What is considered healthy and how much intervention is what divides the naturalists from one another. And divisions there certainly are.

At its best the Natural movement looks a bit like the Green party, full of very well intentioned people trying to convince everyone that nature should be prioritized above all else. Beyond that one note of agreement, we find a few smart ideas mixed in with a fair bit of crazy nonsense.  Eventually the better ideas are absorbed into the greater political landscape.

On its grumpier days, the Natural movement looks more like the old, Internationalist Communist Party, where the Trotsky-ites, Stalinists, Leninists, Maoists and Anarchists were often on the verge breaking apart into ever smaller splinter groups seeking ever higher levels of ideological purity. Manifestos get written, they squabble amongst themselves, and then end up making excuses for not really accomplishing what they intended. Or the revolution eats itself.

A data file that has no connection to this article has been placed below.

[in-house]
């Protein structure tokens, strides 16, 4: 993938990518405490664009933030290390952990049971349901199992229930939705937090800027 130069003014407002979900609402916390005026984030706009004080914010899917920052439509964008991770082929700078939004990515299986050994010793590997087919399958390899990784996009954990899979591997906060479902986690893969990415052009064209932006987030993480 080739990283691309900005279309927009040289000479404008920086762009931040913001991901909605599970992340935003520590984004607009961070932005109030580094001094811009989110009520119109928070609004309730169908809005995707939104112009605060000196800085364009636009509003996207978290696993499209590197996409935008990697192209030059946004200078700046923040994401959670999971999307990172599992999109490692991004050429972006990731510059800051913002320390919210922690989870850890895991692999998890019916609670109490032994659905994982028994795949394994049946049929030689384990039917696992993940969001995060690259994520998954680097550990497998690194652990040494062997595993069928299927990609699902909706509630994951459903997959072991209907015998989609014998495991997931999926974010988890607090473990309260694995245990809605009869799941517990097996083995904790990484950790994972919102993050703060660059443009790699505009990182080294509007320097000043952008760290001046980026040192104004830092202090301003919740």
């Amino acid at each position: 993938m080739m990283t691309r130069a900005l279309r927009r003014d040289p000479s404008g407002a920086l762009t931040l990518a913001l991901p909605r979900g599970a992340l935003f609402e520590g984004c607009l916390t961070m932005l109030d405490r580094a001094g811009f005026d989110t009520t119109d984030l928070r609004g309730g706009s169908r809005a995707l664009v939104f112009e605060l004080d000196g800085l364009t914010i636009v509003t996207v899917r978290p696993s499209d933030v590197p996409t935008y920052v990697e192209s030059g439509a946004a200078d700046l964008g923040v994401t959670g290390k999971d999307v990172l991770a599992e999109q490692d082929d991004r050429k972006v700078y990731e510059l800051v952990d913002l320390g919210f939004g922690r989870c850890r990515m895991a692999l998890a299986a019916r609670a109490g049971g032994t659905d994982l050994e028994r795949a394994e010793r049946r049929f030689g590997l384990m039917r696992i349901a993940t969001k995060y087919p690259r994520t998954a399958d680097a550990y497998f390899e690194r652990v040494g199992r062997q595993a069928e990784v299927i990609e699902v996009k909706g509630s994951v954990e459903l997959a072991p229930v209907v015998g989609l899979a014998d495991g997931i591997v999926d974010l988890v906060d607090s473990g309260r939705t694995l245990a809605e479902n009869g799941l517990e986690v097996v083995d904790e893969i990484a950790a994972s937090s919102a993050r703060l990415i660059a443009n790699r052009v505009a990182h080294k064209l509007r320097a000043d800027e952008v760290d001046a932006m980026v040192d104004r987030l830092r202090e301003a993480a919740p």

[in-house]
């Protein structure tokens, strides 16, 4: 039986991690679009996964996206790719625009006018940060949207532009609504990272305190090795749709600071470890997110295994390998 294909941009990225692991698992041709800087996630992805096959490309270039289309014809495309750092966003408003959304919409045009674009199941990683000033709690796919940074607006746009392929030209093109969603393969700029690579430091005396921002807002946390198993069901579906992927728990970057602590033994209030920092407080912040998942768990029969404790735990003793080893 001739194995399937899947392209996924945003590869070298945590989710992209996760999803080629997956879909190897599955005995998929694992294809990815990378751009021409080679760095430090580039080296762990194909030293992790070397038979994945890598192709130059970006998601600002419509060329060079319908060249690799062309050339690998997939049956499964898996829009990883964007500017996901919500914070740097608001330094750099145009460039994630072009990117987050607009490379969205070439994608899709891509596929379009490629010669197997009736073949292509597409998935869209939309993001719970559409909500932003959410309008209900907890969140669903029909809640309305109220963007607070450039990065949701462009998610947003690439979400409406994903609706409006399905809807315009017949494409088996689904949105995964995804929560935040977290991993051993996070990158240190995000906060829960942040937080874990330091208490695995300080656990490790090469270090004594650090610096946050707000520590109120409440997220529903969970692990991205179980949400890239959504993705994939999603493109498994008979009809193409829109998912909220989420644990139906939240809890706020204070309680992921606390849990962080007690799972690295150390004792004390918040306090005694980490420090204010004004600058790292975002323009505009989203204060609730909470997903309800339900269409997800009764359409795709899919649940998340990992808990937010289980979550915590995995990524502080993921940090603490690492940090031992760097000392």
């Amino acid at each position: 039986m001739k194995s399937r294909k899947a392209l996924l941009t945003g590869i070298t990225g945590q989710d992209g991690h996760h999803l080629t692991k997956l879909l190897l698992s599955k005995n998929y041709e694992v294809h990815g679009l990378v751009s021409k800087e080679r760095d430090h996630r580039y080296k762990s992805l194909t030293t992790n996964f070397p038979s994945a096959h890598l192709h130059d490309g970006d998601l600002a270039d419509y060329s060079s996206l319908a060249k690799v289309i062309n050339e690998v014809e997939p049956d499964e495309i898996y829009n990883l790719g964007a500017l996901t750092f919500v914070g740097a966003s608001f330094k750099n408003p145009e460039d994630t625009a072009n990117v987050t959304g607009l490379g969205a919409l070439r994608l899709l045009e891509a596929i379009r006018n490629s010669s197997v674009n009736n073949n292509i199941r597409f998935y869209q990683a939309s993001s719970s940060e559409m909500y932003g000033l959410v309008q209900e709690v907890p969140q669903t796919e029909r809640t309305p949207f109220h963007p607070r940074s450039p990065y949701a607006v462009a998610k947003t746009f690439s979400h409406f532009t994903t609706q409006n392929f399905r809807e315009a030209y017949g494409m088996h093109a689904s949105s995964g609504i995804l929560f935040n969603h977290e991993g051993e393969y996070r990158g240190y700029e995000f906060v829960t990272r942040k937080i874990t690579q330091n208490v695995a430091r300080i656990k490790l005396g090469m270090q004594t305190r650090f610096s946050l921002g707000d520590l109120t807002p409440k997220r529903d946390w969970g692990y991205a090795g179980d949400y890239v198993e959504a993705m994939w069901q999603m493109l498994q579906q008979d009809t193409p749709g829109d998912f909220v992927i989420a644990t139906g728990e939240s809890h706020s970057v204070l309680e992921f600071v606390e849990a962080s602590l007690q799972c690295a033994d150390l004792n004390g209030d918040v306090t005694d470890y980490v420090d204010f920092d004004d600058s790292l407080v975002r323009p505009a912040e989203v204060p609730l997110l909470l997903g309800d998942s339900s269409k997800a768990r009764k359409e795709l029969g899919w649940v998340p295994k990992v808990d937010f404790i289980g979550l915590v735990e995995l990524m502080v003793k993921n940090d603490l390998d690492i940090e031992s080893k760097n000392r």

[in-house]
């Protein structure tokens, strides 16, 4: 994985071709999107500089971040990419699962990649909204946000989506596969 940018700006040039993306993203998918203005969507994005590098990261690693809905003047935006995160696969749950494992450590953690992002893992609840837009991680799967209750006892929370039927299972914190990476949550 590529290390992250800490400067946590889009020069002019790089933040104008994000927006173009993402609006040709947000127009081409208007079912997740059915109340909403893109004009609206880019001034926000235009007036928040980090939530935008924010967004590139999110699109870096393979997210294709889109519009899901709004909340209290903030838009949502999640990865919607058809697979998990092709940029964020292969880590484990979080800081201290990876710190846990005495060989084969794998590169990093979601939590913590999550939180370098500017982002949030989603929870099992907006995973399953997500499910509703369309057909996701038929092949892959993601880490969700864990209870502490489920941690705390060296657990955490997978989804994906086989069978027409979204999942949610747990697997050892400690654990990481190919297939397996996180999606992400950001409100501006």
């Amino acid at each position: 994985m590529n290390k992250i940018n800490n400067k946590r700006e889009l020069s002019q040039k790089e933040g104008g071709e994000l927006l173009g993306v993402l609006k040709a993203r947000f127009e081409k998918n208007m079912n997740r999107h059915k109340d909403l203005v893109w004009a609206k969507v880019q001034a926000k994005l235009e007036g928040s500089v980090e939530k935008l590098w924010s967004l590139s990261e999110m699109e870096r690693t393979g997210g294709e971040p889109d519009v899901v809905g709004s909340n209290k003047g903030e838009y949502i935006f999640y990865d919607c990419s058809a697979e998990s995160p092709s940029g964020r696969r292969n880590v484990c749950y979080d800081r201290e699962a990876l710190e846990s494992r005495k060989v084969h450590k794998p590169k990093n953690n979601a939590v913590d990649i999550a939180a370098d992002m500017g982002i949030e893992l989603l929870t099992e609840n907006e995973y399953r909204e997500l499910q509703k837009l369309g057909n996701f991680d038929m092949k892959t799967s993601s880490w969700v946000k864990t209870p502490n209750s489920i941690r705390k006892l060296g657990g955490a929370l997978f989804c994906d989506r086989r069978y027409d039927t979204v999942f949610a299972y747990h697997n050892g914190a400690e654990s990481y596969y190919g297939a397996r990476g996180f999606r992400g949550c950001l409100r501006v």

A case in point. For years an Italian ‘natural’ wine fair ran in parallel with the world’s largest, ‘unnatural’ wine fair, Vinitaly. Eventually participants squabbled over ideological differences, stopped talking to each other, and now there are two Italian natural fairs running in parallel.

Here’s a brief overview of Natural Wine’s main sub-groups.


Organic producers are considered the conservative element within natural movement. They avoid synthetic chemicals (pesticides, fungicides, herbicides, etc.) when treating their vines, but allow organic compounds like sulphur and copper in grape growing and wine making (copper is actually quite poisonous to the environment). Organic production used to apply only to grape growing, but newer EU regulations now apply to winemaking also. Producers must document there practices for official ‘certification.’ The labor intensive practices and paperwork add considerable expense to organic wines, but usually the wines are worth the added cost.